The most important thing to remember in this business is to FOLLOW DIRECTIONS. Instructions on how to submit your query will vary from producer to producer and from company to company. Official websites are a great place to find submittal instructions. Look for a link to SUBMISSION GUIDELINES or QUERY GUIDELINES. These guidelines will tell you (1) if the company accepts unsolicited queries, (2) what the preferred submittal method is, (3) who to contact, and (4) what kind of material they are interested in.

When you start looking for submission guidelines you will soon realize that most of the big studios and producers don’t accept unsolicited materials regardless of how it is submitted.
The term “unsolicited queries” means that the agency or producer did not initiate the relationship or request the material.
You may be wondering how these production companies and big name producers get new material when they don’t accept unsolicited queries? The answer to this question is a bit complicated. Many larger studios and big name producers find screenplay ideas through agent submittals and through smaller production companies so it may be in your best interest to also query writers’ talent agencies as well as production agencies. You can find a list of talent agencies at the Writers Guild website.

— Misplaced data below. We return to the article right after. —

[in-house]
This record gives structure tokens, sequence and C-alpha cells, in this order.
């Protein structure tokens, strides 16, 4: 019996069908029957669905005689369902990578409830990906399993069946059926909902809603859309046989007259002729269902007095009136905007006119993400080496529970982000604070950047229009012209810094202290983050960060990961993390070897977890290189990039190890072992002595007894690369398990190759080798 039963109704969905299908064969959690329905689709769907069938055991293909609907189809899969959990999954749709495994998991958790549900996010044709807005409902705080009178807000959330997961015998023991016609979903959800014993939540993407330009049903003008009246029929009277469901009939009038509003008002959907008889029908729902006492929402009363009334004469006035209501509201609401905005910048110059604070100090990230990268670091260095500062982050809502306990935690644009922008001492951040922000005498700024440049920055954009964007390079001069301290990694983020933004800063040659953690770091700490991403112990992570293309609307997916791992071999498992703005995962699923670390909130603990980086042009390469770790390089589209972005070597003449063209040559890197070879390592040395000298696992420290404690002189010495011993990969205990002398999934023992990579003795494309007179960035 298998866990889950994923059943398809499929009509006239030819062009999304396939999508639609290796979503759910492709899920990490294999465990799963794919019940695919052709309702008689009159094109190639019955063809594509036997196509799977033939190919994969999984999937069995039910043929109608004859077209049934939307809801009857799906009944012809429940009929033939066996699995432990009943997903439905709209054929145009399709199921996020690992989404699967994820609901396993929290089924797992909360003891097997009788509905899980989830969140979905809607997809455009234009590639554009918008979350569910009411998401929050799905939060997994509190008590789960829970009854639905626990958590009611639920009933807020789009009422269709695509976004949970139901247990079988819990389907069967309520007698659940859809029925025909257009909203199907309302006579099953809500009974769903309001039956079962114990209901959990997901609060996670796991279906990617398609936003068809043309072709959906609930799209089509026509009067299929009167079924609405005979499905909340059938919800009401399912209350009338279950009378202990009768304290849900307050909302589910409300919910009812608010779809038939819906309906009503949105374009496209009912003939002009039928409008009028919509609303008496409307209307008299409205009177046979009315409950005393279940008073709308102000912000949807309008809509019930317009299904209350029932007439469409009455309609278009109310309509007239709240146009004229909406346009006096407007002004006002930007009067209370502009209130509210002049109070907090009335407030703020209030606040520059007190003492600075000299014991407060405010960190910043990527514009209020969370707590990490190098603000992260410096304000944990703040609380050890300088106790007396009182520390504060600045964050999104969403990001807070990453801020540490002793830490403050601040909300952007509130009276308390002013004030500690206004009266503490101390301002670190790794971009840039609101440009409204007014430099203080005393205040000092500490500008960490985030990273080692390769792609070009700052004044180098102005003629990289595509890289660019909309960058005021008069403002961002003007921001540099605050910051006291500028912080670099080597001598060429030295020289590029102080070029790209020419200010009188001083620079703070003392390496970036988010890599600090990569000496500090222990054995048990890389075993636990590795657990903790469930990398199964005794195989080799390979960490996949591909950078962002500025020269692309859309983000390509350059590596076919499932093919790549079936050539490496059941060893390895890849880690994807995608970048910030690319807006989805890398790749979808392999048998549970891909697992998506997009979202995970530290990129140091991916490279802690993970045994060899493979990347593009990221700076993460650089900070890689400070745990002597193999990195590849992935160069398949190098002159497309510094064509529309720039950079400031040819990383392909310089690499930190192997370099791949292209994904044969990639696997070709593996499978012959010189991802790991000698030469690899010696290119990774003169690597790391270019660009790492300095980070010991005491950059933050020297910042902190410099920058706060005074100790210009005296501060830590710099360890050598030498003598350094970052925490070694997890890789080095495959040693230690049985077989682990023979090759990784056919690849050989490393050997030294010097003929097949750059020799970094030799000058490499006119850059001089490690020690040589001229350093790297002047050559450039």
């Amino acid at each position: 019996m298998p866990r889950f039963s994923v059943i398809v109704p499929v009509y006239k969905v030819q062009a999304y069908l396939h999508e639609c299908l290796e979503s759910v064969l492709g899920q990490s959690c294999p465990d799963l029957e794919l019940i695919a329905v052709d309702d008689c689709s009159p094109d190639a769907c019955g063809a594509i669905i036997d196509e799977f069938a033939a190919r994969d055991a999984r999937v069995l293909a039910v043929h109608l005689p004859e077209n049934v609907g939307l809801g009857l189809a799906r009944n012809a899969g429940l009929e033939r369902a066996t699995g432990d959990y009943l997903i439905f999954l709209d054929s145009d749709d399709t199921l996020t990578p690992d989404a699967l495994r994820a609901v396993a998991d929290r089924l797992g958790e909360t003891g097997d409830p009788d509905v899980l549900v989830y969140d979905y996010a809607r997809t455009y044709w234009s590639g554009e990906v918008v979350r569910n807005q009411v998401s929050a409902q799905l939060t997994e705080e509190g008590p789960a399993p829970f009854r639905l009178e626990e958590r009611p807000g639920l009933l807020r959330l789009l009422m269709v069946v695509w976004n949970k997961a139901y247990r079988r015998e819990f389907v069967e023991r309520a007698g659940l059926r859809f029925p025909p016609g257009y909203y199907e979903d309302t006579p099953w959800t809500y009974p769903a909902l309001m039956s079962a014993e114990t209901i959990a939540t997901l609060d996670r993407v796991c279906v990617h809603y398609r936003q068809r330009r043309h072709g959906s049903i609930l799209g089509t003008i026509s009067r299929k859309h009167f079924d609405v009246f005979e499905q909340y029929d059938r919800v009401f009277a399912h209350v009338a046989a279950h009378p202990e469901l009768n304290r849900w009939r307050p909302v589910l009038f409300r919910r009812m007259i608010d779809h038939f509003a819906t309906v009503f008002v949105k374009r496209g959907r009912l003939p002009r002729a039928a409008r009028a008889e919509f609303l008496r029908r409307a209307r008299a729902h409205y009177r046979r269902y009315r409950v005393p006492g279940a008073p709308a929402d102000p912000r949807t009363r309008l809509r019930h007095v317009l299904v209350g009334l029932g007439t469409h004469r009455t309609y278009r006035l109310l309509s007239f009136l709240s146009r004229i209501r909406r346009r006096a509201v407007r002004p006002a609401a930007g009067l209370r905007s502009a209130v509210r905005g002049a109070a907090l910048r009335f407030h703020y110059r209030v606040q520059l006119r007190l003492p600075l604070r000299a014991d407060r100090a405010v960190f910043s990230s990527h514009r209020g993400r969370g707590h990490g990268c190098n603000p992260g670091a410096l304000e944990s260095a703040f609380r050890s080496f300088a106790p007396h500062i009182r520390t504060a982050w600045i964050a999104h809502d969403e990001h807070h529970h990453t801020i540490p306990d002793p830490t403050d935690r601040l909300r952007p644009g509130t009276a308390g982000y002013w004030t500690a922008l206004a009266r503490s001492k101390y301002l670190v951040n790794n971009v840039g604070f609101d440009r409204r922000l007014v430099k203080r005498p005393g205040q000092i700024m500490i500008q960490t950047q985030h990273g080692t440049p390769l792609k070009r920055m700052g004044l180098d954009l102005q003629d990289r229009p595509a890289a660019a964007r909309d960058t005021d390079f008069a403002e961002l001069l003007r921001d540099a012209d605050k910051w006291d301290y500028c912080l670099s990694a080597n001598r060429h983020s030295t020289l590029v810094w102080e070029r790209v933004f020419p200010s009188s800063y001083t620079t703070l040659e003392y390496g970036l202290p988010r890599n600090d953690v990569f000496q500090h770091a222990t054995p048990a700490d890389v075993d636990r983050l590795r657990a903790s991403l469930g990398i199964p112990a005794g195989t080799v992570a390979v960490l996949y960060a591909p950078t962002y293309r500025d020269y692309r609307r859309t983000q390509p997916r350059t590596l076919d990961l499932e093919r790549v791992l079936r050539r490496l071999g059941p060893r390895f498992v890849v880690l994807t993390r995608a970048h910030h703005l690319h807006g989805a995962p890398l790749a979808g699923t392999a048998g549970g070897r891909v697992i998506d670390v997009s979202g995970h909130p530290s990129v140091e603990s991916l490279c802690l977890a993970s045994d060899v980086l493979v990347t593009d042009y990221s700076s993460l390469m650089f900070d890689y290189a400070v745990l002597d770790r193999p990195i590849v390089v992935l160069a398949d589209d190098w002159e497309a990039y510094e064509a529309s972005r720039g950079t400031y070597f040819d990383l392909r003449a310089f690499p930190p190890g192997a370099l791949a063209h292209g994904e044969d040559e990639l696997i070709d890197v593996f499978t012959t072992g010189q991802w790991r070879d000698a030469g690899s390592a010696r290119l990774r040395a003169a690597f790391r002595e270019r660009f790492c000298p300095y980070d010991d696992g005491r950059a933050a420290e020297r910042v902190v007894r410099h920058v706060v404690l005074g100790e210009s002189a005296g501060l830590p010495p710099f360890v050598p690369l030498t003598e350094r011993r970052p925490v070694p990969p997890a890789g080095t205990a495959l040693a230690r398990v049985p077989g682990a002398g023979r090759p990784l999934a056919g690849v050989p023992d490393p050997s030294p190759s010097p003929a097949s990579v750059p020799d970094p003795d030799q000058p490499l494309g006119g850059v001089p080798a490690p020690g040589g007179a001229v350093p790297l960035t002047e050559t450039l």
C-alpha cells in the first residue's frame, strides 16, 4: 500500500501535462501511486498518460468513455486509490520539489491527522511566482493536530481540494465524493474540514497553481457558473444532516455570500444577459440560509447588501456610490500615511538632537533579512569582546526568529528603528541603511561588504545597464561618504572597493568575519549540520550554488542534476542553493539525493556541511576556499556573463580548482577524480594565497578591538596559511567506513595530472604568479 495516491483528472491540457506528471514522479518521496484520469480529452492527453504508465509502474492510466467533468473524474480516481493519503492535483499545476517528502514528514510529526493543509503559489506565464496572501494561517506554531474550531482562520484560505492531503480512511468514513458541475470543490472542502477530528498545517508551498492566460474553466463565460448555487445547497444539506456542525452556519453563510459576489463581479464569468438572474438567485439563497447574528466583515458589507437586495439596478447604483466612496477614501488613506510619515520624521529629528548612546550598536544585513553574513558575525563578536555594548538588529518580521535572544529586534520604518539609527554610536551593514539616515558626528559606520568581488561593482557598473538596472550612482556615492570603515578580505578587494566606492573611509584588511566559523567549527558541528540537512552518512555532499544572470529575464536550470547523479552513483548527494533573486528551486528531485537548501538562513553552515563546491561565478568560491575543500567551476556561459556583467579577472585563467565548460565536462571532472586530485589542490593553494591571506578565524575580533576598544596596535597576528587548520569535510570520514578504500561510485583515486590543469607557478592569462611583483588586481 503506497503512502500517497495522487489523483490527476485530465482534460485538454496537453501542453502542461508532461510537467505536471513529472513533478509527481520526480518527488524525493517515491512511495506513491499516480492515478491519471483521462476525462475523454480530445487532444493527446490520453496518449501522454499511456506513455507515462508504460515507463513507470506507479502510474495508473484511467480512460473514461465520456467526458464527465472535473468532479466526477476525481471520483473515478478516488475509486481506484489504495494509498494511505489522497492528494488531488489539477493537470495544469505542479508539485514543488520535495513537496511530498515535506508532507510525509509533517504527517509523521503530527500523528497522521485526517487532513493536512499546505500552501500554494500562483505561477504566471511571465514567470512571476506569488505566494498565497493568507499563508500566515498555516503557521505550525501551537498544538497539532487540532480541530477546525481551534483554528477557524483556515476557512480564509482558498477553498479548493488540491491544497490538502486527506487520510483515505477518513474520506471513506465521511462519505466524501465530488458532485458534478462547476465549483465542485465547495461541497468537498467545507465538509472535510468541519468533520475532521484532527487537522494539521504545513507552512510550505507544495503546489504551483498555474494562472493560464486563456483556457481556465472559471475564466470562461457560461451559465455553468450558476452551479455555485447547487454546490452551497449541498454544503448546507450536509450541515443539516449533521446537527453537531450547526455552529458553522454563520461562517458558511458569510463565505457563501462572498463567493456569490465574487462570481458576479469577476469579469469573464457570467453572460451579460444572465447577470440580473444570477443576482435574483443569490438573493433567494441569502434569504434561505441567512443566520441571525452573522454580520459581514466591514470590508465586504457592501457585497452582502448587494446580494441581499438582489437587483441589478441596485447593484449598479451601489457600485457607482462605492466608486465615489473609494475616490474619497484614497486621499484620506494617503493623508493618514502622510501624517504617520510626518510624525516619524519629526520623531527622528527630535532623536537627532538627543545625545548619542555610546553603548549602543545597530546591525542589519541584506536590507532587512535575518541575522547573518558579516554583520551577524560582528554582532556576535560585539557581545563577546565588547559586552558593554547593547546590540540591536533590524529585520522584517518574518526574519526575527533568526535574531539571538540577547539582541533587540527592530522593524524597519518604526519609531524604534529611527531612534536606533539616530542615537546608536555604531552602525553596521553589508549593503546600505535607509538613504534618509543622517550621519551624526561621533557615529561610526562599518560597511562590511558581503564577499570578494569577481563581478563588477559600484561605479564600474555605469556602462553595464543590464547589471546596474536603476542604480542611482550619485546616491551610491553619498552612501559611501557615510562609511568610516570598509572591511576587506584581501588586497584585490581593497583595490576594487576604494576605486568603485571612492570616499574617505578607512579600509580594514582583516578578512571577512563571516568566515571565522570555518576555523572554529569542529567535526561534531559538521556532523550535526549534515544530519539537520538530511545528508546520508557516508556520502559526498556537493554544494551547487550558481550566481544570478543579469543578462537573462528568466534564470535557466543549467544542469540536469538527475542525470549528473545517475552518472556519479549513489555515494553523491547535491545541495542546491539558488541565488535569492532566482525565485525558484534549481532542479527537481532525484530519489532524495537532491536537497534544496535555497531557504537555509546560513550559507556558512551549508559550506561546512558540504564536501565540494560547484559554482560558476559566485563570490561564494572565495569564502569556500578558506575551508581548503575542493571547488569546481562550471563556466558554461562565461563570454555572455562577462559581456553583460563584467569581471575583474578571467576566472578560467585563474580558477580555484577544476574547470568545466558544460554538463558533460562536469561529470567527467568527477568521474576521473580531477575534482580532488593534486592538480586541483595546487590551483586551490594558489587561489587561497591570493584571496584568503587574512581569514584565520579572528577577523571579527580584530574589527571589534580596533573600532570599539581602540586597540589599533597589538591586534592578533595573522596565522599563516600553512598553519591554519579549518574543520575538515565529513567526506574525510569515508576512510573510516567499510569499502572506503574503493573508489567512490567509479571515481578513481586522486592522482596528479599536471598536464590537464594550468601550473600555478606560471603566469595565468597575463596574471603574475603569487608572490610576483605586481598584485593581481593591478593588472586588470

E-Queries

The main online forms of submission are e-queries and online forms. E-queries are queries submitted via email. In this instance the guidelines will probably include length guidelines, attachment guidelines, contact email address, contact name, and what you should type in the subject line.

EXAMPLE: Production Company XYZ is looking for a horror screenplay in the $1-3 million dollar budget range. Submit a one-page synopsis to Brian in development at briaa@prodco.com and put QUERY in the subject line.

In this case you are given the contact name, the subject line, the email address, the genre the company is currently looking for, and the specifications for the query format. You should not send this production company anything other than what they are asking for, as sending in something other than what is asked for just wastes your time and theirs.

Form Submissions

Form submissions are online data collecting devises used by production companies to get the information they need to select screenplays to look at. Usually forms ask for your name, address, phone, email, logline, and synopsis.

Mail Submissions

While most of the production companies that accept unsolicited queries now also accept e-queries or form submissions, there are still many companies that only accept snail mail queries. If you are sending in a hard copy query, make sure that it is neat in appearance, and that it is on clean white paper. Don’t use preprinted novelty paper or fancy letterhead as this will only act as a distraction from the content of your query. Instead keep things structured, simple, and specific. What this means is that you should follow the usual format for a business letter, only include important information, and it should follow the instructions provided by the company including guidelines for length, format, and to whom the query should be directed at. If you expect a response you need to also include either a self addressed stamped envelope or a self addressed stamped postcard.

By following these simple steps, you can generate a query letter that producers and agents will want to read.